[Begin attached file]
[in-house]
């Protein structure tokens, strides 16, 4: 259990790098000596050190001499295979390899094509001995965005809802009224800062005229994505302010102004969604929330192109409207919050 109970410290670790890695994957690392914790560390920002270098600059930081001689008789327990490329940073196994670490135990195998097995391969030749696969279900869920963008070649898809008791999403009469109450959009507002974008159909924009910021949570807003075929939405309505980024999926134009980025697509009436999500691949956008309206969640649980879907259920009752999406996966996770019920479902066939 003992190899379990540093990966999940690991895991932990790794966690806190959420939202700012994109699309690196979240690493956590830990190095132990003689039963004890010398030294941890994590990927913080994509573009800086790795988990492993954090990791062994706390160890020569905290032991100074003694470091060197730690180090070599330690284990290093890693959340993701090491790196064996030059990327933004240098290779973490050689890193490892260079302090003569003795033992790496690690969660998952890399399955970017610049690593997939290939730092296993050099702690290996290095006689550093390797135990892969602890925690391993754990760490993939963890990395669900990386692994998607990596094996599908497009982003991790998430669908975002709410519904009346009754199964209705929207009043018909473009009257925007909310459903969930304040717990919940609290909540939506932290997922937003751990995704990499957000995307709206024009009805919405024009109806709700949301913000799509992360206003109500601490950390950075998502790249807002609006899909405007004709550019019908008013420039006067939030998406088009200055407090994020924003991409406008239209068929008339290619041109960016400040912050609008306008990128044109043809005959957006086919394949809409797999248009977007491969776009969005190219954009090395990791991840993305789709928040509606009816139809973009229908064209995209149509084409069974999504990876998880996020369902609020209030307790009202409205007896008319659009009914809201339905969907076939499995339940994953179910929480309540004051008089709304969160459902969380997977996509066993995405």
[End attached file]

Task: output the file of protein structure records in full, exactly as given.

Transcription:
[in-house]
């Protein structure tokens, strides 16, 4: 259990790098000596050190001499295979390899094509001995965005809802009224800062005229994505302010102004969604929330192109409207919050 109970410290670790890695994957690392914790560390920002270098600059930081001689008789327990490329940073196994670490135990195998097995391969030749696969279900869920963008070649898809008791999403009469109450959009507002974008159909924009910021949570807003075929939405309505980024999926134009980025697509009436999500691949956008309206969640649980879907259920009752999406996966996770019920479902066939 003992190899379990540093990966999940690991895991932990790794966690806190959420939202700012994109699309690196979240690493956590830990190095132990003689039963004890010398030294941890994590990927913080994509573009800086790795988990492993954090990791062994706390160890020569905290032991100074003694470091060197730690180090070599330690284990290093890693959340993701090491790196064996030059990327933004240098290779973490050689890193490892260079302090003569003795033992790496690690969660998952890399399955970017610049690593997939290939730092296993050099702690290996290095006689550093390797135990892969602890925690391993754990760490993939963890990395669900990386692994998607990596094996599908497009982003991790998430669908975002709410519904009346009754199964209705929207009043018909473009009257925007909310459903969930304040717990919940609290909540939506932290997922937003751990995704990499957000995307709206024009009805919405024009109806709700949301913000799509992360206003109500601490950390950075998502790249807002609006899909405007004709550019019908008013420039006067939030998406088009200055407090994020924003991409406008239209068929008339290619041109960016400040912050609008306008990128044109043809005959957006086919394949809409797999248009977007491969776009969005190219954009090395990791991840993305789709928040509606009816139809973009229908064209995209149509084409069974999504990876998880996020369902609020209030307790009202409205007896008319659009009914809201339905969907076939499995339940994953179910929480309540004051008089709304969160459902969380997977996509066993995405």